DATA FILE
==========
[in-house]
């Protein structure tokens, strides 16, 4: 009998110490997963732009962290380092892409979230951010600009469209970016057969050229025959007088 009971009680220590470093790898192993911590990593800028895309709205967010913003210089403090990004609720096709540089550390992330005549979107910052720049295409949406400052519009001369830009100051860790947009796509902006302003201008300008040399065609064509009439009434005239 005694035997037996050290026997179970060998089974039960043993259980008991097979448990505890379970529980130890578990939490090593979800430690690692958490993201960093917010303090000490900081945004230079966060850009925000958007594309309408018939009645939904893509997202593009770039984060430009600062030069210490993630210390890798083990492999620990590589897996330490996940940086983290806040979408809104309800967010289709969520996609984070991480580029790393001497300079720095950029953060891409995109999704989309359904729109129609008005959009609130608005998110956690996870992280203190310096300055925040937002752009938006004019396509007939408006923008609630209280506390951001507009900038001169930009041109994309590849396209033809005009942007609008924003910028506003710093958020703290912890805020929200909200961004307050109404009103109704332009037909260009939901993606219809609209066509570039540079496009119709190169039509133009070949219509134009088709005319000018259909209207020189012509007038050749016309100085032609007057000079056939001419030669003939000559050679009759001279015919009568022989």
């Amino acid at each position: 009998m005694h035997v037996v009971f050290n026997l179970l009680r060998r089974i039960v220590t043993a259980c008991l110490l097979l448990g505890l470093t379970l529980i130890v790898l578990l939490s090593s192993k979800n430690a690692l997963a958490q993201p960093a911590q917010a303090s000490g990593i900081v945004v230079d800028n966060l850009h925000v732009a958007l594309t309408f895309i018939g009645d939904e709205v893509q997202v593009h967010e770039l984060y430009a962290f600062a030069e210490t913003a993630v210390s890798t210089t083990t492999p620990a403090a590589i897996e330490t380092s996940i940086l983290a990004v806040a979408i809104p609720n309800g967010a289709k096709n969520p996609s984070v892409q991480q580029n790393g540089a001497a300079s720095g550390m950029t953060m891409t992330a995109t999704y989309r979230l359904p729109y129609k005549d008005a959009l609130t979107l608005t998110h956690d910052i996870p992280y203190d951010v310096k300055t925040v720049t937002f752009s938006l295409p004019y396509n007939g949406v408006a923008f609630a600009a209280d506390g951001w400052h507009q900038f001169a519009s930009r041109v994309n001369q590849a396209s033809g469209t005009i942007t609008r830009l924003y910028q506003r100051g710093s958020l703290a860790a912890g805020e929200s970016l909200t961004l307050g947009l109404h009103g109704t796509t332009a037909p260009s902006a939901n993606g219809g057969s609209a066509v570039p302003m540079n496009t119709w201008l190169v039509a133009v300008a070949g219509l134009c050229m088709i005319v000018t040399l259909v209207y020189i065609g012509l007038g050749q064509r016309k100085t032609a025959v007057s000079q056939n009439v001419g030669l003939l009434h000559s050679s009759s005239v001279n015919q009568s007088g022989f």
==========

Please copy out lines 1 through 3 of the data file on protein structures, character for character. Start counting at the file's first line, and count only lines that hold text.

[in-house]
């Protein structure tokens, strides 16, 4: 009998110490997963732009962290380092892409979230951010600009469209970016057969050229025959007088 009971009680220590470093790898192993911590990593800028895309709205967010913003210089403090990004609720096709540089550390992330005549979107910052720049295409949406400052519009001369830009100051860790947009796509902006302003201008300008040399065609064509009439009434005239 005694035997037996050290026997179970060998089974039960043993259980008991097979448990505890379970529980130890578990939490090593979800430690690692958490993201960093917010303090000490900081945004230079966060850009925000958007594309309408018939009645939904893509997202593009770039984060430009600062030069210490993630210390890798083990492999620990590589897996330490996940940086983290806040979408809104309800967010289709969520996609984070991480580029790393001497300079720095950029953060891409995109999704989309359904729109129609008005959009609130608005998110956690996870992280203190310096300055925040937002752009938006004019396509007939408006923008609630209280506390951001507009900038001169930009041109994309590849396209033809005009942007609008924003910028506003710093958020703290912890805020929200909200961004307050109404009103109704332009037909260009939901993606219809609209066509570039540079496009119709190169039509133009070949219509134009088709005319000018259909209207020189012509007038050749016309100085032609007057000079056939001419030669003939000559050679009759001279015919009568022989």
């Amino acid at each position: 009998m005694h035997v037996v009971f050290n026997l179970l009680r060998r089974i039960v220590t043993a259980c008991l110490l097979l448990g505890l470093t379970l529980i130890v790898l578990l939490s090593s192993k979800n430690a690692l997963a958490q993201p960093a911590q917010a303090s000490g990593i900081v945004v230079d800028n966060l850009h925000v732009a958007l594309t309408f895309i018939g009645d939904e709205v893509q997202v593009h967010e770039l984060y430009a962290f600062a030069e210490t913003a993630v210390s890798t210089t083990t492999p620990a403090a590589i897996e330490t380092s996940i940086l983290a990004v806040a979408i809104p609720n309800g967010a289709k096709n969520p996609s984070v892409q991480q580029n790393g540089a001497a300079s720095g550390m950029t953060m891409t992330a995109t999704y989309r979230l359904p729109y129609k005549d008005a959009l609130t979107l608005t998110h956690d910052i996870p992280y203190d951010v310096k300055t925040v720049t937002f752009s938006l295409p004019y396509n007939g949406v408006a923008f609630a600009a209280d506390g951001w400052h507009q900038f001169a519009s930009r041109v994309n001369q590849a396209s033809g469209t005009i942007t609008r830009l924003y910028q506003r100051g710093s958020l703290a860790a912890g805020e929200s970016l909200t961004l307050g947009l109404h009103g109704t796509t332009a037909p260009s902006a939901n993606g219809g057969s609209a066509v570039p302003m540079n496009t119709w201008l190169v039509a133009v300008a070949g219509l134009c050229m088709i005319v000018t040399l259909v209207y020189i065609g012509l007038g050749q064509r016309k100085t032609a025959v007057s000079q056939n009439v001419g030669l003939l009434h000559s050679s009759s005239v001279n015919q009568s007088g022989f």